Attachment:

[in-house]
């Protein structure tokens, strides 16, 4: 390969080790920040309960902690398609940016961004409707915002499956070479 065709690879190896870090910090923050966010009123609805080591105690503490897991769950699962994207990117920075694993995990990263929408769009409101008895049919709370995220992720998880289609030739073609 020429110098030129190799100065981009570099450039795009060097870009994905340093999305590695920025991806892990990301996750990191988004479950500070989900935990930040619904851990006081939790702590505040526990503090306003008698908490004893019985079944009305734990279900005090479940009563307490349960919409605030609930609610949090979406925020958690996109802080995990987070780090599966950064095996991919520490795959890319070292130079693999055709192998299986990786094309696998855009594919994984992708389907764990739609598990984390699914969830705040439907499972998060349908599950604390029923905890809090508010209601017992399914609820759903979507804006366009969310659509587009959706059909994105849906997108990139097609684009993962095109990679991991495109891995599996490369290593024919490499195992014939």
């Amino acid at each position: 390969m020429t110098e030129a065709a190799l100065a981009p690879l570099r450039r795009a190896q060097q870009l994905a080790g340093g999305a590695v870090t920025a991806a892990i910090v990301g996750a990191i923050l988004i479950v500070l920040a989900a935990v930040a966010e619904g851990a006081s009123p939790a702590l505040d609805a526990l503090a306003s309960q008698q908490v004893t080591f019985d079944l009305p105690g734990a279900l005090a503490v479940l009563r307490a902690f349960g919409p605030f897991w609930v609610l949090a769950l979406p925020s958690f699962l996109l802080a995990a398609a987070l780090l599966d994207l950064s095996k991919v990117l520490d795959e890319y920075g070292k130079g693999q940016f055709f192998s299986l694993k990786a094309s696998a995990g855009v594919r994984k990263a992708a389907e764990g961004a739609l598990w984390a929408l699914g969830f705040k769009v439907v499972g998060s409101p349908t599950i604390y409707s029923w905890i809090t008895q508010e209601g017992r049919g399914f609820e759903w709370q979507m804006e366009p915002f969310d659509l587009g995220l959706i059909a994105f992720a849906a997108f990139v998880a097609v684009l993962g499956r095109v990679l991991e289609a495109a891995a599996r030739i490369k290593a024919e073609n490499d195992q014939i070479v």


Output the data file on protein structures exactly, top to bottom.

[in-house]
């Protein structure tokens, strides 16, 4: 390969080790920040309960902690398609940016961004409707915002499956070479 065709690879190896870090910090923050966010009123609805080591105690503490897991769950699962994207990117920075694993995990990263929408769009409101008895049919709370995220992720998880289609030739073609 020429110098030129190799100065981009570099450039795009060097870009994905340093999305590695920025991806892990990301996750990191988004479950500070989900935990930040619904851990006081939790702590505040526990503090306003008698908490004893019985079944009305734990279900005090479940009563307490349960919409605030609930609610949090979406925020958690996109802080995990987070780090599966950064095996991919520490795959890319070292130079693999055709192998299986990786094309696998855009594919994984992708389907764990739609598990984390699914969830705040439907499972998060349908599950604390029923905890809090508010209601017992399914609820759903979507804006366009969310659509587009959706059909994105849906997108990139097609684009993962095109990679991991495109891995599996490369290593024919490499195992014939």
């Amino acid at each position: 390969m020429t110098e030129a065709a190799l100065a981009p690879l570099r450039r795009a190896q060097q870009l994905a080790g340093g999305a590695v870090t920025a991806a892990i910090v990301g996750a990191i923050l988004i479950v500070l920040a989900a935990v930040a966010e619904g851990a006081s009123p939790a702590l505040d609805a526990l503090a306003s309960q008698q908490v004893t080591f019985d079944l009305p105690g734990a279900l005090a503490v479940l009563r307490a902690f349960g919409p605030f897991w609930v609610l949090a769950l979406p925020s958690f699962l996109l802080a995990a398609a987070l780090l599966d994207l950064s095996k991919v990117l520490d795959e890319y920075g070292k130079g693999q940016f055709f192998s299986l694993k990786a094309s696998a995990g855009v594919r994984k990263a992708a389907e764990g961004a739609l598990w984390a929408l699914g969830f705040k769009v439907v499972g998060s409101p349908t599950i604390y409707s029923w905890i809090t008895q508010e209601g017992r049919g399914f609820e759903w709370q979507m804006e366009p915002f969310d659509l587009g995220l959706i059909a994105f992720a849906a997108f990139v998880a097609v684009l993962g499956r095109v990679l991991e289609a495109a891995a599996r030739i490369k290593a024919e073609n490499d195992q014939i070479v």